Table 4

Means and medians for survival time in groups

Groups

Meana

Median

Overall comparison

Estimate

SE

95% confidence interval

Estimate

SE

95% confidence interval

Log rank (Mantel Cox)

Lower bound

Upper bound

Lower bound

Upper bound

Chi square

df

Sig

Elective

28,787

551

27,707

29,866

   

Emergent

18,599

1439

15,779

21,419

18,000

2303

13,486

22,514

69,269

1

0.000

Overall

27,381

590

26,224

28,537

   

aEstimation is limited to the largest survival time if it is censored

Fig. 2

Estimated survival curves for two groups of patients in all stages

Fig. 3

Estimated survival curves for two groups of patients in each stage (P < 0.05 for each comparisons)

Discussion

Despite current screening programs, a large number of cases of patients with colorectal cancer present to the surgical clinic with emergent symptoms related to their malignancy. Countries with a national screening program, such as Australia, Germany, and Italy have reported emergency presentation rates of 6–19% contrary to rates of 22–34% in countries that do not have any program, such as Norway, Spain, and Ireland (Coco et al. 2005; Merkel et al. 2007; Wong et al. 2008; Biondo et al. 2005; Sjo et al. 2009; Bass et al. 2009). Our country does not have any screening program for colorectal cancers. Twenty-two percent of all colonic resections were carried out as emergency in our study. This rate is concordant with the literature.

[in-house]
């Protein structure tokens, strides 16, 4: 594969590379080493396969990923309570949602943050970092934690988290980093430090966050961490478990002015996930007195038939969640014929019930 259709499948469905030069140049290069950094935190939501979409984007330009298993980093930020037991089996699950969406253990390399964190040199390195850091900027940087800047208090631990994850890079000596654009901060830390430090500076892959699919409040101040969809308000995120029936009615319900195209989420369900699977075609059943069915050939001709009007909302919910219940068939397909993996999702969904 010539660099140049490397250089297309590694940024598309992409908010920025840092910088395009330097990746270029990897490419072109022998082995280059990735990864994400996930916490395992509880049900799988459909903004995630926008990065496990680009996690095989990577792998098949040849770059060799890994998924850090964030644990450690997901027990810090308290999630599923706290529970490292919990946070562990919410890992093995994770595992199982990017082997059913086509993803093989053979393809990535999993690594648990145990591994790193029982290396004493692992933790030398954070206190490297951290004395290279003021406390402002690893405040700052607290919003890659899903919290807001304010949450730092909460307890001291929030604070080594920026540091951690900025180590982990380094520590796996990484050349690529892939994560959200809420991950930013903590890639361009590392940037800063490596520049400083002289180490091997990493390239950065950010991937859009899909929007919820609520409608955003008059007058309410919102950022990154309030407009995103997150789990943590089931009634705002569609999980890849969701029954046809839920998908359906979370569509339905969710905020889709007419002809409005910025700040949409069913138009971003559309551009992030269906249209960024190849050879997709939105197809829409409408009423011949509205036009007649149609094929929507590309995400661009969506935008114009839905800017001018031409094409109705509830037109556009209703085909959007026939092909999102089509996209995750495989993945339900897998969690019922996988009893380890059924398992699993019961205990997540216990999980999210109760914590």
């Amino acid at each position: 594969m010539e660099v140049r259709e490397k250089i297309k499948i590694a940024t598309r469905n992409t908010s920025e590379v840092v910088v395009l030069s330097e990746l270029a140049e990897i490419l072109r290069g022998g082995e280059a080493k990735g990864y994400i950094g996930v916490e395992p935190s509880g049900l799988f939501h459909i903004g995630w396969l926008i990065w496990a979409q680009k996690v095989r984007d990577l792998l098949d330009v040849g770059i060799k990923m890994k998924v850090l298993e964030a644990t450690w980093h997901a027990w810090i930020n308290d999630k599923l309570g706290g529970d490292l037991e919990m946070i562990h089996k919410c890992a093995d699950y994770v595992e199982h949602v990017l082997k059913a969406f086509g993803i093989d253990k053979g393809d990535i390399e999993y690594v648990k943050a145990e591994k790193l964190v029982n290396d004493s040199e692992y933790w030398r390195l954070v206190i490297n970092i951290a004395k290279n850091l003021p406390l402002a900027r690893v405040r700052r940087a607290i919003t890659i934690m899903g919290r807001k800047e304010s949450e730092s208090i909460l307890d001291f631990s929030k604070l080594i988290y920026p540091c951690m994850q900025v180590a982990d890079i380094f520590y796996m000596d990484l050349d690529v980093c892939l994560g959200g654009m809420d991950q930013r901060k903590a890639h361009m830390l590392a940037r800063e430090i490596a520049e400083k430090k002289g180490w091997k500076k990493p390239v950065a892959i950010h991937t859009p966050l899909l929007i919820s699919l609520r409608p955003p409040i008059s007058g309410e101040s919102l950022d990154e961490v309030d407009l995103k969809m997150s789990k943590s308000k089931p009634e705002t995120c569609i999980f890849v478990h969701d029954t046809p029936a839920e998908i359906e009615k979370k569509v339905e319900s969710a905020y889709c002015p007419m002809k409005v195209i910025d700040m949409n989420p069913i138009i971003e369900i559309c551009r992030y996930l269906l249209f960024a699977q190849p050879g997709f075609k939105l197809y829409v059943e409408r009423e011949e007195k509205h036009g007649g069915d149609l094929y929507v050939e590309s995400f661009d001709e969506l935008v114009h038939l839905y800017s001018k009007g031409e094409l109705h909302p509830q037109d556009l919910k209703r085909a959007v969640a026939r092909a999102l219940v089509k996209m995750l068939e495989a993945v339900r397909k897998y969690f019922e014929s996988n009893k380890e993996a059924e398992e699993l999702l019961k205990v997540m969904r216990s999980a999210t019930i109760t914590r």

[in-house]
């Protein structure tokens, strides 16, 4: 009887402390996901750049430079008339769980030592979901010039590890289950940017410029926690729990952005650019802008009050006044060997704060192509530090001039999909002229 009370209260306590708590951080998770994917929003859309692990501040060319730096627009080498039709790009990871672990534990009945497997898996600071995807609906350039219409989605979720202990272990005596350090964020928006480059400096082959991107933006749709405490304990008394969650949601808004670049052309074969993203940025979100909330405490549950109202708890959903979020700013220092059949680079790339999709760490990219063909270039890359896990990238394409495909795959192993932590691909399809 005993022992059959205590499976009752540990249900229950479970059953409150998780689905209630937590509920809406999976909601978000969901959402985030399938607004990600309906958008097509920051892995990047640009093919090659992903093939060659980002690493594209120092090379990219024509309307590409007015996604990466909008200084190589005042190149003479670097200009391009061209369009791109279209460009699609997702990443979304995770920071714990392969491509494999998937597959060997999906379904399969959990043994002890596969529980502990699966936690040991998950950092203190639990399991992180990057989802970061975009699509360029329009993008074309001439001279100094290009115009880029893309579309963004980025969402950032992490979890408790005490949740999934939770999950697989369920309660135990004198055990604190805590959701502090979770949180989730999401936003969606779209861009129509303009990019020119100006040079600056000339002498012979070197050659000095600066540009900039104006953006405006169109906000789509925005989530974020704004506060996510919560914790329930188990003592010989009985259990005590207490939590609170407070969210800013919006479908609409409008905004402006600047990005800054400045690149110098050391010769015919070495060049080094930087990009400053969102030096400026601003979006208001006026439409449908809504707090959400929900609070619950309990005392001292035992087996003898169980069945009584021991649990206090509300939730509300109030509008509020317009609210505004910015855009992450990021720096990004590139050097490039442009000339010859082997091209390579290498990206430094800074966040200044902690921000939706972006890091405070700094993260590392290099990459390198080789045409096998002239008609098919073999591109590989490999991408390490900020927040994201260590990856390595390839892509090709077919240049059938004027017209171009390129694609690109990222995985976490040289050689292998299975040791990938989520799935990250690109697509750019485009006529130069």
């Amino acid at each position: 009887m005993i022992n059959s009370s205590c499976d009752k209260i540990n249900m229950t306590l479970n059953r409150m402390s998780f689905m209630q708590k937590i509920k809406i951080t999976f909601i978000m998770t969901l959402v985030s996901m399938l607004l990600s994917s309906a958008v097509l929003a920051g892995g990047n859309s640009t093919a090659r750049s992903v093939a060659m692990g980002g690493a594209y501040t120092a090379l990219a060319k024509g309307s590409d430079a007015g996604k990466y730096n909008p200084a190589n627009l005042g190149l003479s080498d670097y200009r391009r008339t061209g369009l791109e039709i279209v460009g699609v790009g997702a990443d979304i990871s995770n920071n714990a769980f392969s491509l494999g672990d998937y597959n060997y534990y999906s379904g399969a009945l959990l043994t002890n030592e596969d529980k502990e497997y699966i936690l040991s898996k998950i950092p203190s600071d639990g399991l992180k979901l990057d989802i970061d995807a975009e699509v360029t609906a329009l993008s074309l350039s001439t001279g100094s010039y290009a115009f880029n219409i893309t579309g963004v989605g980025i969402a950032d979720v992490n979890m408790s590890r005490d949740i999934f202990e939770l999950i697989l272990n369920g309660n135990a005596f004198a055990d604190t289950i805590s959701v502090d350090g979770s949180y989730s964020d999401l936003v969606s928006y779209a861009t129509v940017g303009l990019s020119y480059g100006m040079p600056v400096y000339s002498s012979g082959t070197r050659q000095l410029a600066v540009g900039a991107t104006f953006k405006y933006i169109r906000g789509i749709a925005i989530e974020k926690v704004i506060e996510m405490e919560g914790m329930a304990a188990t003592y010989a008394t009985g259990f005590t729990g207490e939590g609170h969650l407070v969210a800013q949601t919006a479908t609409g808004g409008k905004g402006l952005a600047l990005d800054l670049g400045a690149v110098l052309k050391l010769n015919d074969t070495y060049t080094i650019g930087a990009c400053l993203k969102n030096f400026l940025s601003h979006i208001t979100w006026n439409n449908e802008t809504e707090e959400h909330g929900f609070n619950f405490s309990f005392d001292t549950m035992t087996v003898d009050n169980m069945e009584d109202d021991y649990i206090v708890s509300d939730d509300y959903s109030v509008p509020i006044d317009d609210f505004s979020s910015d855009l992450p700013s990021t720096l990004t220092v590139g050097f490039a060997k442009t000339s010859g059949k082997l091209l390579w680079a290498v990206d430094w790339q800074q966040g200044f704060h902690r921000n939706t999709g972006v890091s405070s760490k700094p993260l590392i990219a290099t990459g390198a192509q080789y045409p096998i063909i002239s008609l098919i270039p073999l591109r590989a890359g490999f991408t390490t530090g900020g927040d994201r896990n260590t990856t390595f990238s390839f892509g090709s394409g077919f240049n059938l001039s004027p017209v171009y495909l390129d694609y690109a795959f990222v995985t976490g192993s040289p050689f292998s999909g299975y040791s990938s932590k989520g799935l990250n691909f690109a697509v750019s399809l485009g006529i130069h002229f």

The most common complication in colorectal cancer patients is bowel obstruction, followed by perforation and bleeding (Kronborg et al. 1975; Stower and Hard 1985; Carraro et al. 1998; Mandava et al. 1996). In our study, 88.2% of the patients had bowel obstruction. Nine point 8% of patients had perforation and only 2% of patients had bleeding. The most frequent tumor localization of our patients was sigmoid colon or recto-sigmoid junction (39.7%). The rate of right sided and transverse colon tumors were 27.5% in our study. Right sided and sigmoid/recto-sigmoid tumors were significantly higher in emergent group. Askari et al. from St Mark’s Hospital reported that the 263 patients who underwent emergency surgery, 37.3% had right-sided colonic cancers and they showed that right-sided tumors to be independently associated with undergoing emergency surgery (Askari et al. 2015).

In our study, 68.9% of emergent patients could undergo a potentially curative resection compared with 88.2% of elective patients. McArdle and Hole reported that 1603 (72.4%) of 2214 elective patients had a potentially curative resection compared with 632 (64.1%) of 986 patients who presented as an emergency (McArdle and Hole 2004). They suggested that the principles of oncologic resection for colorectal cancers operated on an emergency can be met, also achieving results related to the long term survival.

In a population-based study including 41,356 patients, Rabeneck et al. reported that advanced age, poverty, and lack of a family physician were associated with colorectal cancer emergencies (Rabeneck et al. 2006). Diggs et al. reported similar results in across-sectional study of 127,975 discharges of patients with colorectal cancer undergoing resection (Diggs et al. 2007). In our study, patients in emergent group were about 7 years older than those in elective group.